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Lydia Franklin says her church leaders don’t talk much about politics. However, they talk about Jesus, His commands to love your neighbors, and the importance of Christians helping others. So when the 18-year-old went to the polls for the first time this election, she took those values into the voting booth. Franklin, who lives in Oklahoma, said, “To be evangelical is to follow Jesus Christ and to do as he teaches in the Bible. I feel that, as Christians, we are called to help people. What better way to help than to vote for people that will get the job done?”

Franklin was part of the estimated 27 percent of Gen Z that voted in the midterm election—a notably higher turnout rate than millennials and Gen Xers when they were between 18 and 29. The turnout doesn’t surprise Kevin Singer, the nonprofit Neighborly Faith (NF) president. He has been looking at younger evangelicals’ civic engagement and the influences on their politics.

A recent NF study, done jointly with Philanthropy for Active Civic Engagement and Springtide Research Institute, surveyed nearly 2,000 people ages 18 to 25, oversampling those who identified as evangelical (24 percent) and born-again (54 percent) and asking questions about their views of Jesus and the Bible. They wanted to see how faith shapes civic engagement for Gen Z. What they found is that Gen Z evangelicals are activists.

More than half say it’s essential for them to vote, but about 45 percent say they also get involved in community service and fundraising. They are more likely than their nonevangelical, non-Christian, and nonreligious peers to say they believe in advocating for a cause, engaging with local government, and even protesting.

“Young evangelicals are consistently engaging with the civic and social and political life of this country, more so than their peers of other faith groups, of other Christian groups,” Singer said. “There’s something about being evangelical, I think, in America as a young person that just draws you out into society and draws you into social and political issues and draws you into political conversations. It draws you into having a really strong opinion about issues of concern in our society and in our elections.”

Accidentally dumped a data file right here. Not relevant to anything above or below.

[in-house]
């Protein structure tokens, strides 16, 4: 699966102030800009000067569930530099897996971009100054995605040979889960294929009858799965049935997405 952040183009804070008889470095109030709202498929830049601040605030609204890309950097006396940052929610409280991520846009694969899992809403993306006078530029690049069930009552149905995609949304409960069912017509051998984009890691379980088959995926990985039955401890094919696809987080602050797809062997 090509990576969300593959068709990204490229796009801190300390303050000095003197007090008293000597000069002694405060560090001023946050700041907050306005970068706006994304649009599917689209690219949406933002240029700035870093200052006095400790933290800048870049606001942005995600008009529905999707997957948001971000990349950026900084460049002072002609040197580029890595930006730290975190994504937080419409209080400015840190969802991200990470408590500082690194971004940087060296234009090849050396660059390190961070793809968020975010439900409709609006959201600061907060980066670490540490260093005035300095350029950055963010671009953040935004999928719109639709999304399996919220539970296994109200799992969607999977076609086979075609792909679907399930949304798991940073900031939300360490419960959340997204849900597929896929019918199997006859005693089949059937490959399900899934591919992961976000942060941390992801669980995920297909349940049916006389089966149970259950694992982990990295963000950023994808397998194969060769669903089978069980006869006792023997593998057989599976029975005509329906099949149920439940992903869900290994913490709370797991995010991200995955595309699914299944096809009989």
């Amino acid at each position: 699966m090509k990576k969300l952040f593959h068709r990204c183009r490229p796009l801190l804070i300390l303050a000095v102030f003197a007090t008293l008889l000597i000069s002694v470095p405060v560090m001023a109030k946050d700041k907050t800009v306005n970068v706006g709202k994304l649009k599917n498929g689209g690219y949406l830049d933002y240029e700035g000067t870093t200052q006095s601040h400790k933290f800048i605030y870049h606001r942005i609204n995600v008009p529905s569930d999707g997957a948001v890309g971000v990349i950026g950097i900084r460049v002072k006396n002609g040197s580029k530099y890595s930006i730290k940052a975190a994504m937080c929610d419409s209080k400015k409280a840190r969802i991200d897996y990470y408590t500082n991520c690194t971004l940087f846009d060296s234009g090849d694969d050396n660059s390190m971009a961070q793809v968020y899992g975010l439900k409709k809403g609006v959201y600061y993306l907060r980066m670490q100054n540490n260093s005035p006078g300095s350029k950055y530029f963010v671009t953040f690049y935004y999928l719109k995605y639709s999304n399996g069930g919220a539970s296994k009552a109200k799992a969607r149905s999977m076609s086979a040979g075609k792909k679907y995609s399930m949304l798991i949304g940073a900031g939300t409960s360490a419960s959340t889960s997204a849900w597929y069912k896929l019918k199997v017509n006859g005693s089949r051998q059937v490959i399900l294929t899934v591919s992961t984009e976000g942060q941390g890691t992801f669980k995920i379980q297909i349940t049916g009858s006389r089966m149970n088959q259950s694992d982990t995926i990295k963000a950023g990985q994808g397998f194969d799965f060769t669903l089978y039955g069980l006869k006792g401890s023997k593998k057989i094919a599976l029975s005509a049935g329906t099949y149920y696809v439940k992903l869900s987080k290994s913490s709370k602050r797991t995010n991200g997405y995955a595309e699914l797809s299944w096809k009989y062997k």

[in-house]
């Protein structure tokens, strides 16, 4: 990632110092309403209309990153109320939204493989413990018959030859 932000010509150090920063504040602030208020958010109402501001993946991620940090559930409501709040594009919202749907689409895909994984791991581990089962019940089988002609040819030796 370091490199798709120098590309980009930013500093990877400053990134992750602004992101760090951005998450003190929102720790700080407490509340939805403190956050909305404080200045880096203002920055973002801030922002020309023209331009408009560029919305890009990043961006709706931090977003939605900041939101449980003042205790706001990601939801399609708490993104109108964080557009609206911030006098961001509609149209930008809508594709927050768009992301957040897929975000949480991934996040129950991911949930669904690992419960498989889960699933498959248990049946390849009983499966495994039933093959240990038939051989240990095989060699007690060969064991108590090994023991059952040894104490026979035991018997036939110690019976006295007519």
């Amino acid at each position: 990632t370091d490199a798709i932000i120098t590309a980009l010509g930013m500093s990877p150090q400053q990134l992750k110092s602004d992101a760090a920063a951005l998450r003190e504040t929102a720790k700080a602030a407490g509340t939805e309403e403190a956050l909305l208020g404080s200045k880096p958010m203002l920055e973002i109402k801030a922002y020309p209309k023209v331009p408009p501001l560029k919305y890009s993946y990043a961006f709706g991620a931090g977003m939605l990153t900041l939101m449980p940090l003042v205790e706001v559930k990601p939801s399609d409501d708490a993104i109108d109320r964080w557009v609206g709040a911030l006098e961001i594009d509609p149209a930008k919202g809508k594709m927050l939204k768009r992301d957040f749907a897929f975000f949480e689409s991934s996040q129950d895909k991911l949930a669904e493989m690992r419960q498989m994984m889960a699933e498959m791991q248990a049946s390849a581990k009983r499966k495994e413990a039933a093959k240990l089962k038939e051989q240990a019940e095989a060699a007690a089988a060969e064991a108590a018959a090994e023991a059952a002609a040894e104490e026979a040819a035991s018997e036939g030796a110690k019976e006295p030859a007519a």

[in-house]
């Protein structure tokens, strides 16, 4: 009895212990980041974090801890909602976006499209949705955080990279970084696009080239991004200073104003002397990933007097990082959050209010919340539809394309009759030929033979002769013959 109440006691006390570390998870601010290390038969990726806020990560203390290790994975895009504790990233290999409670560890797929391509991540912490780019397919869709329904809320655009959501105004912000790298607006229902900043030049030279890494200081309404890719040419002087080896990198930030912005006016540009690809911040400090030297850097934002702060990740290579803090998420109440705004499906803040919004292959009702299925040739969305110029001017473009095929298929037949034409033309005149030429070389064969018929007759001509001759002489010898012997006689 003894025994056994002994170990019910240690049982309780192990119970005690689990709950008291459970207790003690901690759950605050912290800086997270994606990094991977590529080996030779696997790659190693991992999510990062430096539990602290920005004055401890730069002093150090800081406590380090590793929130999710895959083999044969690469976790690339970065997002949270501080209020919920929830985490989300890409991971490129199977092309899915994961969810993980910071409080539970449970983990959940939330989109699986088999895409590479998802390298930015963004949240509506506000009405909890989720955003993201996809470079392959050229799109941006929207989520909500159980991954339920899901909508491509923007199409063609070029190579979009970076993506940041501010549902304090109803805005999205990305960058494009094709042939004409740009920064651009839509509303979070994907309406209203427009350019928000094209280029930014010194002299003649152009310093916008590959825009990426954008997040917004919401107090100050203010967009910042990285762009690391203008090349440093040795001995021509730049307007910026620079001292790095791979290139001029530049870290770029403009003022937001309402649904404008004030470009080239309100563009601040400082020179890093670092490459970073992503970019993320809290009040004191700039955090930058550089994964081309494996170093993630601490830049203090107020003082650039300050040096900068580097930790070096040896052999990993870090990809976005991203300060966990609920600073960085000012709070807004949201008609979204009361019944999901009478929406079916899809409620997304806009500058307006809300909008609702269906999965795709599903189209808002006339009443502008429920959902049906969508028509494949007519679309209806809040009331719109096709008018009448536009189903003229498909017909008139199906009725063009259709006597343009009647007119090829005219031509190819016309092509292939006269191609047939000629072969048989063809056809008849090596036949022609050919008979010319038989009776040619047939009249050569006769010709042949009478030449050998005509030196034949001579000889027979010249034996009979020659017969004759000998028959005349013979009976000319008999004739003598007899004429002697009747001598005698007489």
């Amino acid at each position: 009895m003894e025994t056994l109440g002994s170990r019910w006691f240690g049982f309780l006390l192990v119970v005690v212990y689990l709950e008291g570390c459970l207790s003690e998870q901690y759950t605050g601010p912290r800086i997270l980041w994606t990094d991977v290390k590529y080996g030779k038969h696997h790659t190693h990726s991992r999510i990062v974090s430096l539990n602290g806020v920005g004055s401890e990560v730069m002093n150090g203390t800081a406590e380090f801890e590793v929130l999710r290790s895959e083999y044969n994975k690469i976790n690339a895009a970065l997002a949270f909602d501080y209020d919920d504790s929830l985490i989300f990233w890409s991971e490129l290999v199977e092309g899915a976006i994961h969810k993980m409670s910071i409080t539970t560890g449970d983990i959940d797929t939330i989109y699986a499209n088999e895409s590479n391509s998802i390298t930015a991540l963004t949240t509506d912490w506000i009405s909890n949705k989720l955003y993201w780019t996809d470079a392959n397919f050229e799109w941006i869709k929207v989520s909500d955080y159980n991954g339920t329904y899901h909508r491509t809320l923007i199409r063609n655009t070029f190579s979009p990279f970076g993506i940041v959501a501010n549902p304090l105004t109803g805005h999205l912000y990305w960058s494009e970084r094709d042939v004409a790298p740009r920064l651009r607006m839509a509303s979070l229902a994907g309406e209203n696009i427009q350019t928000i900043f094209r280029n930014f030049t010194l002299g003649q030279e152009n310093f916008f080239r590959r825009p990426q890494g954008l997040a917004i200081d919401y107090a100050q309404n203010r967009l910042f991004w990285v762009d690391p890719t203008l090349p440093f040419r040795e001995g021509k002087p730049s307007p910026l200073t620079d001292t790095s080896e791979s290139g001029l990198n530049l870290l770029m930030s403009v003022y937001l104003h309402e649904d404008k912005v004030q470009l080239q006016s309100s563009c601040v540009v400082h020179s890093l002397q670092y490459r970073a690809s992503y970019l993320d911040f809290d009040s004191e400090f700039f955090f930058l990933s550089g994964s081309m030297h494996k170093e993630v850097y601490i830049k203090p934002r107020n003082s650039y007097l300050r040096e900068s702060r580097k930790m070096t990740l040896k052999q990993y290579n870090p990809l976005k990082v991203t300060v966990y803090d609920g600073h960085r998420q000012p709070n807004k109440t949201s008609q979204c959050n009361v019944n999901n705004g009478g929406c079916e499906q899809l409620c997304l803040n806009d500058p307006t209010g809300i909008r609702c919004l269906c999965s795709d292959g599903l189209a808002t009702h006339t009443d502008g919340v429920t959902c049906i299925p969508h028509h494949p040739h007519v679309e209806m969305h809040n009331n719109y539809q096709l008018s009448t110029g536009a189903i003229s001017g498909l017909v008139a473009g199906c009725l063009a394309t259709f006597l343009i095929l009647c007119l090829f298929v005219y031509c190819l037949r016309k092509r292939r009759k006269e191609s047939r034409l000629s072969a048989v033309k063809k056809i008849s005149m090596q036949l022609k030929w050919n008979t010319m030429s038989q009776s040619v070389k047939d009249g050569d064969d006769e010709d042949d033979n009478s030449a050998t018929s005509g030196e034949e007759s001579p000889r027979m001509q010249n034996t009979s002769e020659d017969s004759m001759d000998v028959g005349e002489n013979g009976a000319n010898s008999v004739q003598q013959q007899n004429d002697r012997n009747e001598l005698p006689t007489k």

According to the study, evangelicals of color lead the way in every measure of civic engagement. But even white evangelicals, considered separately, were 10 points more likely than their nonreligious peers to say that they protested and 15 points more likely to say they engaged with a community group.

Gen Z is also less likely than older cohorts to be partisan. “It was extremely unlikely that young evangelicals would contribute to a ‘wave’ in either direction [in the midterm election],” Singer said. “Our data shows this group watches CNN and Fox News at the same rates. They listen to both Ben Shapiro and Bernie Sanders.”

Other media figures they listen to for political perspective include Donald Trump and Joe Biden, Elon Musk, Candace Owens, Jimmy Kimmel, and Joe Rogan. Most younger evangelicals say they are not taking their cues from media figures. They are more likely to look to their religious leaders.

Nearly 40 percent say a religious leader has influenced their political opinions. “Prayer leaders” were ranked most influential in this aspect of their lives (approximately 48 percent), followed by assistant pastors (43 percent), pastors (41 percent), camp leaders (39 percent), and worship ministers (37 percent). Only 16 percent of young evangelicals said leaders in the church don’t impact their politics at all.

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